Window sills help drain water and protect windows from rot and other moisture damage. Window sills come in various sizes and dimensions depending on the size of your window frame, architectural requirements and personal preferences. The size of a sill can be measured based on its face, seating, width and height.
The length of a window is the distance between the inside jamb and the jamb of the window face or opening. Jambs are the structural supports situated inside the window framing. Ideally, the length of the window sill should be 1-1/2 to 3 inches longer than the jambs located on both sides of the window face. Some manufacturers also provide charts that provide sill length measurements appropriate for different window widths. For example, window manufacturer Sill-Rite suggests 41-inch window sills for windows 34 inches to 38 inches wide.
Average depths for manufacturer window sills range from 2 to 8 inches. However, the depth of the sill can be lower or higher depending on custom fittings and your style preferences The thickness of the cavity walling and the depth of the window opening determine the depth appropriate for window sills. Use your measuring tape to measure the distance from the window opening to the wall surface. Round up the final measurement to the nearest full inch to estimate the minimum depth for the window sill. Check with the manufacturer on exact sill depth. Some window sills extend slightly farther than the manufacturer's stated depth to account for overhang.
The height of a window sill is the distance between the top edge of the seating and the bottom edge of the sill that rests along the inner cavity wall. The seating is the flat, elevated portion at the back the sill that spans the length of the installation. Total depth of the window sill includes the seating area. In contrast, the face is located at the very front of the sill and can be measured from the top to the bottom of the sill’s front edge. Likewise, the total height of the window sill also comprises the face.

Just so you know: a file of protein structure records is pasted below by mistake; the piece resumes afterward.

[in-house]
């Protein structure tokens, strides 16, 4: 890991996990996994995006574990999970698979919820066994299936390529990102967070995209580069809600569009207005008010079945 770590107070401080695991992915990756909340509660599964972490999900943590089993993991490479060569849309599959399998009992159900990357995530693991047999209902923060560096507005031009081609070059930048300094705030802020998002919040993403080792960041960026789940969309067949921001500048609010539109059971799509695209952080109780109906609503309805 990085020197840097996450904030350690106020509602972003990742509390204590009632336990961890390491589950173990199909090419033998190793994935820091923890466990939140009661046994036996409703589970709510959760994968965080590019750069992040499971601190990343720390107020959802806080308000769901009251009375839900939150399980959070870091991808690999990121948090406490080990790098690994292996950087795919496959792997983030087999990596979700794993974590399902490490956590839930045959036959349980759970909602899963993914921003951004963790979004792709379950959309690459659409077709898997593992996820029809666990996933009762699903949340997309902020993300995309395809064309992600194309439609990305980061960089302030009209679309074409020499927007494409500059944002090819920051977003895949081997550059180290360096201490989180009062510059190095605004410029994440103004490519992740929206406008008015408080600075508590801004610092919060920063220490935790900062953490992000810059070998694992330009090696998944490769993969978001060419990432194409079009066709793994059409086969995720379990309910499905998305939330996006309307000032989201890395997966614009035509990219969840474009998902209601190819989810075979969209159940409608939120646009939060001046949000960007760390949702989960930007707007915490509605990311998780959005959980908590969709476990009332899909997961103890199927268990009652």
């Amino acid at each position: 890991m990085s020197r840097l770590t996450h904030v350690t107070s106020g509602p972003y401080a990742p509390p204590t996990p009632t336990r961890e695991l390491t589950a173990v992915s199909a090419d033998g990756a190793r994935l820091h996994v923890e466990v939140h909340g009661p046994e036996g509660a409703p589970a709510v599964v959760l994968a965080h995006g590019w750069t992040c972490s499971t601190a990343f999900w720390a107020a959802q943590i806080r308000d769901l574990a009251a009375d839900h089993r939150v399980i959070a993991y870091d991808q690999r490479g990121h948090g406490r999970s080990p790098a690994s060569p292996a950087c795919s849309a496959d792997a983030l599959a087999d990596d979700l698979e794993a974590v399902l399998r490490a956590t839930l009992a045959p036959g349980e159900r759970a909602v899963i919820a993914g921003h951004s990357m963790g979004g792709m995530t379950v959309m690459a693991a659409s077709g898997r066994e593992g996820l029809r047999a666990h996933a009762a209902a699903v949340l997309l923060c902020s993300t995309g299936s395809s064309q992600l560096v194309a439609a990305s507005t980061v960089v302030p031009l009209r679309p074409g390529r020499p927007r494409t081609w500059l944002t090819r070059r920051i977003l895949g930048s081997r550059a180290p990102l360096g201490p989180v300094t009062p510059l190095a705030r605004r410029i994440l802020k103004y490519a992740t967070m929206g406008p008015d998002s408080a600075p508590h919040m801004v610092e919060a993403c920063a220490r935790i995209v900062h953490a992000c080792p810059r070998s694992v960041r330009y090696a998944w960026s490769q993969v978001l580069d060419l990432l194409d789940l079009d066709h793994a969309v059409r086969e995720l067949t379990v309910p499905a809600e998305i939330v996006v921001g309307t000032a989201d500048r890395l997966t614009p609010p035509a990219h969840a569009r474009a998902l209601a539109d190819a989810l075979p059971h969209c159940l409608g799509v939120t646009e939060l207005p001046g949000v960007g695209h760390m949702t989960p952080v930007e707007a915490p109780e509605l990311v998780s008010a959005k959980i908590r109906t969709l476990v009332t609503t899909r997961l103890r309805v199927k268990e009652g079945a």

Proper window sill sizing ensures that insulation around window openings is effective at reducing condensation and heat transfer. Window sill size also impacts how far the sill overhangs the outer leaf, the exterior portion of the building’s cavity wall. Depending on the sill’s depth, height and width, some styles prevent contact with the window’s wood framing. Window sills with narrow faces also allow more masonry to be installed at the back of sill. Moreover, window sills with greater heights are more visible from far distances and bring attention to the window. The depth of a window sill is also important for installing shades, coverings or other accessories that require complete and accurate window measurements.
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